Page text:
Many people remember the “bad old days” when we all chose our own phones. It was an inefficient world of competing brands and models — which just confused everyone. In these more enlightened times, we understand that it’s more efficient and fair for everyone to buy the same model. Even though we’re not seeing the predicted cost efficiencies so far, we’re confident that it’s just a matter of time before costs come down. Obviously, prices would have gone even higher if the Phone Unification Act hadn’t passed. This has been a godsend for the consumer.
There are still some selfish people who claim they should be able to buy what they want, without caring what their neighbors and fellow countrymen want. Thankfully, those self-styled individualists are dying out, probably because they’re too selfish to get anyone else to put up with them. Most people now understand that standardizing on one model is the only fair way.
Even though the big corporations pretend that they’re all on board with the plan now, we all know that they’re still trying to subvert the rules for their own self-interest. Nokia and RIM didn’t like being excluded from the elections, of course, but it’s only fair that we just use good ol’ American technology.
Here’s a breakdown of the election for 2012, as best as I can tell. Apple has nominated the iPhone again and is obviously one of the two frontrunners. It’s more complicated for the Android Party, but it always is for this fractious bunch. With Google’s guidance, they just held their convention and chose a Samsung Galaxy model to represent them. (HTC finished second and won the backup role in case something happens to Samsung. Motorola threatened to make a third-party bid, but nobody believes it can work.)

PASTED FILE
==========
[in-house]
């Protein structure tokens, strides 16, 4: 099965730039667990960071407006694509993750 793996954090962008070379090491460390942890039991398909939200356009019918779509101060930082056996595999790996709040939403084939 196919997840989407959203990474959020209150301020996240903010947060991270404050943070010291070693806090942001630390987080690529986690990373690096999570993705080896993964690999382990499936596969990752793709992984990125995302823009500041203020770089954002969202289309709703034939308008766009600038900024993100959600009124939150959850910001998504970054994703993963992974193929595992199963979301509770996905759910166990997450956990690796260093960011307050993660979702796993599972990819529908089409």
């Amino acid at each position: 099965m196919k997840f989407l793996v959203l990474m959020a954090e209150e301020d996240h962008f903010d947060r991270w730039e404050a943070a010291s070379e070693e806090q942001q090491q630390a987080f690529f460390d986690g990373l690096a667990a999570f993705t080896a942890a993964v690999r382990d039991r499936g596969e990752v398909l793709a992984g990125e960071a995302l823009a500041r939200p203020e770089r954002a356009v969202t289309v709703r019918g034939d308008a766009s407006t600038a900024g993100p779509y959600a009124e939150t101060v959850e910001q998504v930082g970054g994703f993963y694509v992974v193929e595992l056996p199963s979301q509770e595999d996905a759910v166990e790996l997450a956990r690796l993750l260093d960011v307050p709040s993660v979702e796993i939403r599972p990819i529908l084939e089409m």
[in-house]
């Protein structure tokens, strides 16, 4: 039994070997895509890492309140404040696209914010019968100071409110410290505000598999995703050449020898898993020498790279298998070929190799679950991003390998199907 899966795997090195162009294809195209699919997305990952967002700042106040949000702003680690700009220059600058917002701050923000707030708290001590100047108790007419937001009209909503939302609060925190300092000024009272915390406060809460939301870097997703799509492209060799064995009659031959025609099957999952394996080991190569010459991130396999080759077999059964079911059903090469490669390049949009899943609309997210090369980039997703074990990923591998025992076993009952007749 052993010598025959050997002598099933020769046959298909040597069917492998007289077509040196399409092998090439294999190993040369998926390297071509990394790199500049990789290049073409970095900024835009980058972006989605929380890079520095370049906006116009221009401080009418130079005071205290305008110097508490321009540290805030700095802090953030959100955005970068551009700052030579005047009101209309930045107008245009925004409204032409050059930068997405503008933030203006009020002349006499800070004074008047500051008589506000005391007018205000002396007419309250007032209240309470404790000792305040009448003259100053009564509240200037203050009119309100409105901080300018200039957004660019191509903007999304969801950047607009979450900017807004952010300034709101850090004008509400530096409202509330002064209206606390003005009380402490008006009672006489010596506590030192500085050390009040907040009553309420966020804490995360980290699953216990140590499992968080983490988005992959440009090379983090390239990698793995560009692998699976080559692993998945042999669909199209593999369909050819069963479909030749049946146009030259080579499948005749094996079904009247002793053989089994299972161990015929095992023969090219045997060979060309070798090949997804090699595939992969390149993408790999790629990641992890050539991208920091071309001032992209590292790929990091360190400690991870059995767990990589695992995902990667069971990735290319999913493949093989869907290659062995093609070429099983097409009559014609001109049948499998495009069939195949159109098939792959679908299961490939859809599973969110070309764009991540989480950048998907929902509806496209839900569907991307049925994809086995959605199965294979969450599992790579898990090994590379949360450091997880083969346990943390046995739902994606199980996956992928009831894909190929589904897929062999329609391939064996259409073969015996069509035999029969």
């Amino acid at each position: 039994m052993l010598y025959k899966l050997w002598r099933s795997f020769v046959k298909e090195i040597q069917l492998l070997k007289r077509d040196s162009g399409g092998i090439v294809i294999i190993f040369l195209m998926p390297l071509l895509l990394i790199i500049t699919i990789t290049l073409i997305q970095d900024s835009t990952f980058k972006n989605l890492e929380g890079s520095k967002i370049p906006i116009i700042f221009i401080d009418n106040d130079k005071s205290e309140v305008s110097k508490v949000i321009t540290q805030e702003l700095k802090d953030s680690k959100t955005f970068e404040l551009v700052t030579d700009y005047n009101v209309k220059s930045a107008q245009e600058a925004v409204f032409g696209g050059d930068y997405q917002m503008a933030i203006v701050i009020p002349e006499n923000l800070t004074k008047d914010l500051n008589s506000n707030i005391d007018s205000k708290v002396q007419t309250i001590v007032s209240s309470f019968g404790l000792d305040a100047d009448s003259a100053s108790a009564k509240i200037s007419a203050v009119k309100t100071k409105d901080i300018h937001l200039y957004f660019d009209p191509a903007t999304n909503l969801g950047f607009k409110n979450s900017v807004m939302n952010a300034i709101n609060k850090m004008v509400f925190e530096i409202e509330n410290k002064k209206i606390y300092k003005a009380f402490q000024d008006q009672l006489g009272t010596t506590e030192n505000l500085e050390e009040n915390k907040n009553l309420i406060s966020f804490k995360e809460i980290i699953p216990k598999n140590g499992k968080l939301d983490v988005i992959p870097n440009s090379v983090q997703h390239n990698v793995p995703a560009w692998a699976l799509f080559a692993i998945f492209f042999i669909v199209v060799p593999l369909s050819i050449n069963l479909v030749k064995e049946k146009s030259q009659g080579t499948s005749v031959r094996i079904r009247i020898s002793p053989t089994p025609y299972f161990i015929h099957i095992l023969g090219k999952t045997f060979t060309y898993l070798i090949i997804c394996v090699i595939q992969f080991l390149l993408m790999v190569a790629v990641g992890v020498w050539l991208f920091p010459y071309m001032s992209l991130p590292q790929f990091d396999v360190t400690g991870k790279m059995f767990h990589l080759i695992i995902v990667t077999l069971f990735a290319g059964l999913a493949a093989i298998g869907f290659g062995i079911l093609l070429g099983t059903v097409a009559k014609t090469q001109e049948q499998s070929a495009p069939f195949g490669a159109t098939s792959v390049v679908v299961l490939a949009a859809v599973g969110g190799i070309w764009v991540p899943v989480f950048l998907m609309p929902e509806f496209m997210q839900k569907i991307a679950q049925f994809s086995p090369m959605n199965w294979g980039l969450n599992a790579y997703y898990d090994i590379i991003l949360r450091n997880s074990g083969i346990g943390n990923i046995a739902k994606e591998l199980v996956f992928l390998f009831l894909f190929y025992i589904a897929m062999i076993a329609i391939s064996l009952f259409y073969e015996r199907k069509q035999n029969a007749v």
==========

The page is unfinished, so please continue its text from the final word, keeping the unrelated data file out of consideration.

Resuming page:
Microsoft is playing its traditional role as third-party spoiler in this election. Its Windows Phone has no chance of winning, but might peel off enough votes to hurt one of the frontrunners. (Nokia says it will make Microsoft’s hardware in the event of a Windows Phone win, but nobody takes that seriously.)
Patriotic people around the country are getting excited as we get closer to the election. I don’t have to tell you how hard the incumbent is working to protect his position or how hard the opposition is working. (Microsoft employees have been traveling the country trying to get signatures to get ballot access in as many states as possible. Really pathetic, if you ask me.)
Anyway, I’m supporting iPhone again. I’m a big fan of Apple’s user interface and app ecosystem, so I’m campaigning hard. But since I’m a patriotic American, I’ll honor and support the result of the election, no matter what it is. I’d hate to have to switch to Android, but if that’s what the majority want, it’s just the right thing to do, isn’t it?